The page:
Also known as Keppra, Levetiracetame, Levetiracetamum, Levitiracetam

A pyrrolidine with antiepileptic activity. The exact mechanism through which levetiracetam exerts its effects is unknown but does not involve inhibitory and excitatory neurotransmitter activity. Stereoselective binding of levetiracetam was confined to synaptic plasma membranes in the central nervous system with no binding occurring in peripheral tissue. Levetiracetam inhibits burst firing without affecting normal neuronal excitability, which suggests that it may selectively prevent hyper-synchronization of epileptiform burst firing and propagation of seizure activity.

Originator: NCI Thesaurus | Source: The website of the National Cancer Institute (http://www.cancer.gov)

Can I take Levetiracetam while breastfeeding?

Maternal doses of levetiracetam up to 3500 mg daily produce low levels in milk and would not be expected to cause any adverse effects in breastfed infants, especially if the infant is older than 2 months. If levetiracetam is required by the mother, it is not a reason to discontinue breastfeeding. However, the infant should be monitored for drowsiness, adequate weight gain, and developmental milestones, especially in younger, exclusively breastfed infants and when using combinations of anticonvulsants. Maternal serum level monitoring and dosage adjustment is advisable in the early postpartum period if the drug was taken throughout pregnancy and breastfeeding.[1] Some evidence suggests that levetiracetam might reduce the maternal breastmilk supply in some women.

Drug levels

In published reports of anticonvulsant use during breastfeeding, most women were taking a combination of anticonvulsants. Some other anticonvulsants (e.g., phenytoin, carbamazepine) stimulate the metabolism of other drugs including anticonvulsants, whereas others (e.g., valproic acid) inhibit the metabolism of other drugs. Therefore, the relationship of the maternal dosage to the concentration in breastmilk can be quite variable, making calculation of the weight-adjusted percentage of maternal dosage less meaningful than for other drugs in this database.

Maternal Levels. A woman who was taking phenytoin, valproic acid and an unspecified dosage of levetiracetam had a milk levetiracetam level of 16.9 mg/L 3 hours after a dose, which was 3.1 times her simultaneous serum level.[2]

Breastmilk levels in 12 mothers who were monitored at 4 days and 2 to 3 months postpartum were “significantly lower” than maternal blood levels. Further details were not published in the abstract.[3]

Seven women taking an average of 2430 mg daily (range 1500 to 3500 mg daily) of levetiracetam plus various other anticonvulsants for epilepsy at the time of delivery had foremilk levels measured 3 to 5 days postpartum. Average milk levels were 12.5 mg/L (range 4.8 to 26 mg/L). Milk levels were again measured in 5 of the women plus another woman at one or more of the following times: 2, 4, 6 to 8 weeks and 4 or 10 months postpartum. Specific milk levels were not reported at those times, but the milk to plasma ratio was very similar at those times to the values at 3 to 5 days postpartum.[4]

Eleven mothers who were 4 to 23 days postpartum and taking levetiracetam provided milk samples before nursing. Three women taking 100 mg daily had an average milk levetiracetam concentration of 8.68 mg/L (range 5.79 to 10.55 mg/L); 2 women taking 2000 mg daily had milk levels of 11.7 and 35.7 mg/L; 4 women taking 2500 mg daily had an average milk levetiracetam concentration of 13.95 mg/L (range 10 to 20.4 mg/L); and 2 women taking 3000 mg daily had milk concentrations of 17.4 and 29.1 mg/L. The authors estimated that a fully breastfed infant would receive 7.9% of the maternal weight-adjusted dosage.[5]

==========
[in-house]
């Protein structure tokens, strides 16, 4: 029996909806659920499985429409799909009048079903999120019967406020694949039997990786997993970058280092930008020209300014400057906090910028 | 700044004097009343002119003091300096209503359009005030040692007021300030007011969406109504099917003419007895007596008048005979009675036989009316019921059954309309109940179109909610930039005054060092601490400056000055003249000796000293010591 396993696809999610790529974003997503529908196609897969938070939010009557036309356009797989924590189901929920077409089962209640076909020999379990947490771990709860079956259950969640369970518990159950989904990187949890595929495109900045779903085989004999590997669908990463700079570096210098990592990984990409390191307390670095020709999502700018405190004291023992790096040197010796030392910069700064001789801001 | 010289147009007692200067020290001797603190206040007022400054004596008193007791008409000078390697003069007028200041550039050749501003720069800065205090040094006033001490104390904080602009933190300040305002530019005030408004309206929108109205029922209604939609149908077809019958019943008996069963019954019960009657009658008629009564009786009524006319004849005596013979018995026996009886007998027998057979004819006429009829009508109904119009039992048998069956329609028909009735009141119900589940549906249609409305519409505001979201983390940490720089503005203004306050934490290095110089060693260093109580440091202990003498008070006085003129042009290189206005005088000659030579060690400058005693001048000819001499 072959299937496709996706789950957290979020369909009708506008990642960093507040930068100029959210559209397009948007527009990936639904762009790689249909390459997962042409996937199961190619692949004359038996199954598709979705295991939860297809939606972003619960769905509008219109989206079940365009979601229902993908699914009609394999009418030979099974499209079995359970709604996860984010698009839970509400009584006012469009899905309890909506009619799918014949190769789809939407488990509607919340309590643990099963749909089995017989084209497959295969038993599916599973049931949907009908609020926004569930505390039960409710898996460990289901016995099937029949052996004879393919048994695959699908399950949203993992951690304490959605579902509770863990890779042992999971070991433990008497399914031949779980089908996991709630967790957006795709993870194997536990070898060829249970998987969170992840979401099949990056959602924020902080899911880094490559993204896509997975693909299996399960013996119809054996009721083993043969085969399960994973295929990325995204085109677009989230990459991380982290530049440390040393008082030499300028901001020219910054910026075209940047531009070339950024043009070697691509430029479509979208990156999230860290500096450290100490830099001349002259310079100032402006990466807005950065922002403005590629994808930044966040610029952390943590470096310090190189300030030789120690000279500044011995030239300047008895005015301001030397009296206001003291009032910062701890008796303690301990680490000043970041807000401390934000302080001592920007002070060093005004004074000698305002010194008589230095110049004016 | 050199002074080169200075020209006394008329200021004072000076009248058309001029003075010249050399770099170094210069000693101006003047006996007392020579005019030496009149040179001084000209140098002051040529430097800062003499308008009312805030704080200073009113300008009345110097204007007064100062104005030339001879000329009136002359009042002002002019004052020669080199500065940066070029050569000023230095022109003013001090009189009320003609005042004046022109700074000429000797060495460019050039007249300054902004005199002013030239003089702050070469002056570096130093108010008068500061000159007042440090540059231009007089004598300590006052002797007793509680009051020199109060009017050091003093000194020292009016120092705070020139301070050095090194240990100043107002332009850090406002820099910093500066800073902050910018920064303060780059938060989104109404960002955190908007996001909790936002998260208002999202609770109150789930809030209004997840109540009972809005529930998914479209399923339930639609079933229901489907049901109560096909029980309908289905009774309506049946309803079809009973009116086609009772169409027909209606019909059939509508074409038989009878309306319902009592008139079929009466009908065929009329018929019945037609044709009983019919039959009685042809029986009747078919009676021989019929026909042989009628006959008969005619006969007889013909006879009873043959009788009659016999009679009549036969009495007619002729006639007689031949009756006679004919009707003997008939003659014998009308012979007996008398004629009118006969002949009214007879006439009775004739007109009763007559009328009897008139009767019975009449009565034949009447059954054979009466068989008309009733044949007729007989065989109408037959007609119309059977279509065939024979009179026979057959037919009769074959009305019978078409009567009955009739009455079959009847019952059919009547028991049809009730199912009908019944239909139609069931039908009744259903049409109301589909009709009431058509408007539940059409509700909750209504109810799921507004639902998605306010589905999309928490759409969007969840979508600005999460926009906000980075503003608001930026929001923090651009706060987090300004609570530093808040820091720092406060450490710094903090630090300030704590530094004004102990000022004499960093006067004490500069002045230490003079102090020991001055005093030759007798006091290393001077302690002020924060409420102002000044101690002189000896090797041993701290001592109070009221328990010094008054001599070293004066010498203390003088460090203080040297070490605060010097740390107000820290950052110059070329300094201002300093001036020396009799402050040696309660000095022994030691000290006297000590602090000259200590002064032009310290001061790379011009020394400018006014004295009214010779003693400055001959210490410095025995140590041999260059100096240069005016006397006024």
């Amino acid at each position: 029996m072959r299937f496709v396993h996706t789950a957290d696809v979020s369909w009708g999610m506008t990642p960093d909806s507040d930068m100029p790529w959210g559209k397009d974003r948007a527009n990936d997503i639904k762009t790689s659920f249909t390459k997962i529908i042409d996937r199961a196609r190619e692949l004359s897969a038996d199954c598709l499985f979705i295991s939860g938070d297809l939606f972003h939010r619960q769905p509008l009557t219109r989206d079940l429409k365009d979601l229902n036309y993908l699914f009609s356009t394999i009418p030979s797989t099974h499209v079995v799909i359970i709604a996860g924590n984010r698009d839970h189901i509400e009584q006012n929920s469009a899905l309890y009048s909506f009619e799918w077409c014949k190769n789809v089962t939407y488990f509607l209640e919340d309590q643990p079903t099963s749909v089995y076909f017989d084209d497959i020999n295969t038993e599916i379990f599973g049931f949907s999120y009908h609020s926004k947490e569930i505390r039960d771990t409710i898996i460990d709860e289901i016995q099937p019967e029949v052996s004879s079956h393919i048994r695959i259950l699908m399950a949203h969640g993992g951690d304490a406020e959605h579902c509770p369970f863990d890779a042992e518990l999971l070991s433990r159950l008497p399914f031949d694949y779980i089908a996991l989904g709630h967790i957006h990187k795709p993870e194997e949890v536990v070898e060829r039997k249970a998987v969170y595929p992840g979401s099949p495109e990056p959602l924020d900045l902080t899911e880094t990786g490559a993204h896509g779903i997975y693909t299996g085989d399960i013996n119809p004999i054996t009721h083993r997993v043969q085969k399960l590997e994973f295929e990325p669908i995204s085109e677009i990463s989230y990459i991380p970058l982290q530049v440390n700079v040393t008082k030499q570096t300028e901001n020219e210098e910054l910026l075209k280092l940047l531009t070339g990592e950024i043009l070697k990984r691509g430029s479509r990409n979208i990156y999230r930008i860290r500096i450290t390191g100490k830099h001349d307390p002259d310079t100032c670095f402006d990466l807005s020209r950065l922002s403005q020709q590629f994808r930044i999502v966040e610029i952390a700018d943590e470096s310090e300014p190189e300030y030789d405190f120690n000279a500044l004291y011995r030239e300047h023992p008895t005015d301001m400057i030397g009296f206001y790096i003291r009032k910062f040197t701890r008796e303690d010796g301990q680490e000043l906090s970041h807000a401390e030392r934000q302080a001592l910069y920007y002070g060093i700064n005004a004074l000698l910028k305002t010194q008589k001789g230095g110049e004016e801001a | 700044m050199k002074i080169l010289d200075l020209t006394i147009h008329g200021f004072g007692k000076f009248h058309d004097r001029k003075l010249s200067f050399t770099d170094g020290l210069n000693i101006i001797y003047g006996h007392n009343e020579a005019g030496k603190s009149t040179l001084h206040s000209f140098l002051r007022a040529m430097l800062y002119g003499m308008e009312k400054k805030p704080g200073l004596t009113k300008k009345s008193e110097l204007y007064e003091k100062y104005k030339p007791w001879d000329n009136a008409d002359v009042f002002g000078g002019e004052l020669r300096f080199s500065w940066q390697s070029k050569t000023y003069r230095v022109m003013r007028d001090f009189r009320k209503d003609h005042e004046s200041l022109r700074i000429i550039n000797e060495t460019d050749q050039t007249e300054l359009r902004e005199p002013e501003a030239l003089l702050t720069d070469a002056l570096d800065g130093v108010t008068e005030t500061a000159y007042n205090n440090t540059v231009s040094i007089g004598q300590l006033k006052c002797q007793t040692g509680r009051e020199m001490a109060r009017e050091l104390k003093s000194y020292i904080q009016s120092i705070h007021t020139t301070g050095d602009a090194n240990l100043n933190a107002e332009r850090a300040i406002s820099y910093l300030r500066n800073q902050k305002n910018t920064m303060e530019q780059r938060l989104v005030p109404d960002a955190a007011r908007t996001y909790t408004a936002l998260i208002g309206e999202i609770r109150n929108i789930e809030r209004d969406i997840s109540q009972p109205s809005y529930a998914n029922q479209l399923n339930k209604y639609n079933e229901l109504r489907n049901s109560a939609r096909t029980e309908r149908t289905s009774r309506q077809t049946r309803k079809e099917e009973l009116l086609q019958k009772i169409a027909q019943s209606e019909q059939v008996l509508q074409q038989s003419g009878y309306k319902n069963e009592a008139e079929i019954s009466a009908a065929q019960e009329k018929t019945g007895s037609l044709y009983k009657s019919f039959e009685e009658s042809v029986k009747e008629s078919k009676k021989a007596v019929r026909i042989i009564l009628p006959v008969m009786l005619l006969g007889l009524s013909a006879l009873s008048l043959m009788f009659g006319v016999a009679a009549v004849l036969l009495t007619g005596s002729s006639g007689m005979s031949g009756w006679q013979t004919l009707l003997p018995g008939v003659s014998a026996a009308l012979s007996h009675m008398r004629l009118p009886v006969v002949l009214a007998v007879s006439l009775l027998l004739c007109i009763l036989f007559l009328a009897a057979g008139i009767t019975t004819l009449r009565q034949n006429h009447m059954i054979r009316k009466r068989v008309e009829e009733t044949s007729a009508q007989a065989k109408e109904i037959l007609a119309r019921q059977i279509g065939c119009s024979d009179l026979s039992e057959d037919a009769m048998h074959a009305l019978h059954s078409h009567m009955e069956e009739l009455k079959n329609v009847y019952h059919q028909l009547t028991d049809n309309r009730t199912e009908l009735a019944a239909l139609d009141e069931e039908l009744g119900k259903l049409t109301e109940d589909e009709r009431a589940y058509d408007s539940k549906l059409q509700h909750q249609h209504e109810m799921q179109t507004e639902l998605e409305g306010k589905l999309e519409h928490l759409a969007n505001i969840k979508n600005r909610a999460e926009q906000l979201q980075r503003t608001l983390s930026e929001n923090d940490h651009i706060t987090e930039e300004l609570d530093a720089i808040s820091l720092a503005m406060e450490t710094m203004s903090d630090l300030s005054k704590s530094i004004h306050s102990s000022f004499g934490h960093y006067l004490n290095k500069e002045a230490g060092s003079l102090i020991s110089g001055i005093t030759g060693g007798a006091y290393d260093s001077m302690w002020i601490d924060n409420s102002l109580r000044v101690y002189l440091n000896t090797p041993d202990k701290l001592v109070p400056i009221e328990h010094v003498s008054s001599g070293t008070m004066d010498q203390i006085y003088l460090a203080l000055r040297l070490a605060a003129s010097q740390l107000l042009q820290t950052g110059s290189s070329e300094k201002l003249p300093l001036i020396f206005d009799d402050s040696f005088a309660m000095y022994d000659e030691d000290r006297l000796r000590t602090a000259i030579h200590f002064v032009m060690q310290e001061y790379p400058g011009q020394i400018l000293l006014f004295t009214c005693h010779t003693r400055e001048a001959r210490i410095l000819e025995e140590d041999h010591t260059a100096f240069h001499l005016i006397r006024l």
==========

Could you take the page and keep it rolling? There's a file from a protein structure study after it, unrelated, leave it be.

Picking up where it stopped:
A pregnant woman was treated with levetiracetam 1000 mg and lacosamide 100 mg twice daily as well as enoxaparin and labetalol for the rest of her pregnancy and postpartum. Levetiracetam was undetectable (<3 mg/L) in a milk sample on day 5 postpartum (exact time not specified).[6] Infant Levels. An infant (aged approximately 1 to 2 weeks) of a mother taking phenytoin, valproic acid and levetiracetam (dosage unspecified) had a serum levetiracetam level of 1 mg/L 96 hours after the mother discontinued breastfeeding.[2]

Seven breastfed infants whose mothers were taking an average dosage of 2430 mg daily (range 1500 to 3500 mg daily) of levetiracetam plus various other anticonvulsants during pregnancy and lactation had serum levetiracetam measured before the mother’s morning dose at 3 to 5 days of age. In 6 infants, levetiracetam was undetectable (<1.7 mg/L), although one of them had a serum level of 13 mg/L at the age of 1 day. A seventh infant who was fully breastfed had a serum level of 2.5 mg/L at 3 to 5 days of age. This infant and had serum levels ranging from 2.5 to 2.9 mg/L during the first 8 weeks of life and an undetectable serum level at 4 months of age.[4] Ten infants who were 4 to 23 days old were breastfed by mothers taking levetiracetam in dosages of 1000 to 3000 mg daily. Infant plasma levels were obtained 30 to 120 minutes after nursing and before their mother’s morning dose (10 to 15 hours after the last evening dose), except for one infant whose plasma was sampled before nursing. The average levetiracetam plasma concentration was 1.9 mg/L (range 0.7 to 3.4 mg/L). The infants’ plasma levels averaged 13.5% of the maternal plasma concentration taken before their morning dose. The authors found that 13 newborns’ levetiracetam elimination half-life averaged 18 hours, which is 2 to 3 times that of adults.[5] The 10-day-old breastfed (extent not stated) infant of a mother who was taking levetiracetam 3000 mg daily had a serum concentration of 2.1 mg/L, which was less than half of the low end of the therapeutic range. Timing of the sample was not stated.[7] A pregnant woman was treated with levetiracetam 1000 mg and lacosamide 100 mg twice daily as well as enoxaparin and labetalol for the rest of her pregnancy and postpartum. Her infant was delivered at 36 weeks gestation and about 50% breastfed for the first 15 days of life. The infant had a cord blood levetiracetam concentration of 23 mg/L at birth and an undetectable (<3 mg/L) levetiracetam blood level on day 8 of age.[6]

Effects in breastfed infants

In published reports of anticonvulsant use during breastfeeding, most women were taking a combination of anticonvulsants. Some other anticonvulsants (e.g., phenytoin, carbamazepine) stimulate the metabolism of other drugs including anticonvulsants, whereas others (e.g., valproic acid) inhibit the metabolism of other drugs. Therefore, the relationship of the maternal dosage to the concentration in breastmilk can be quite variable, making calculation of the weight-adjusted percentage of maternal dosage less meaningful than for other drugs in this database.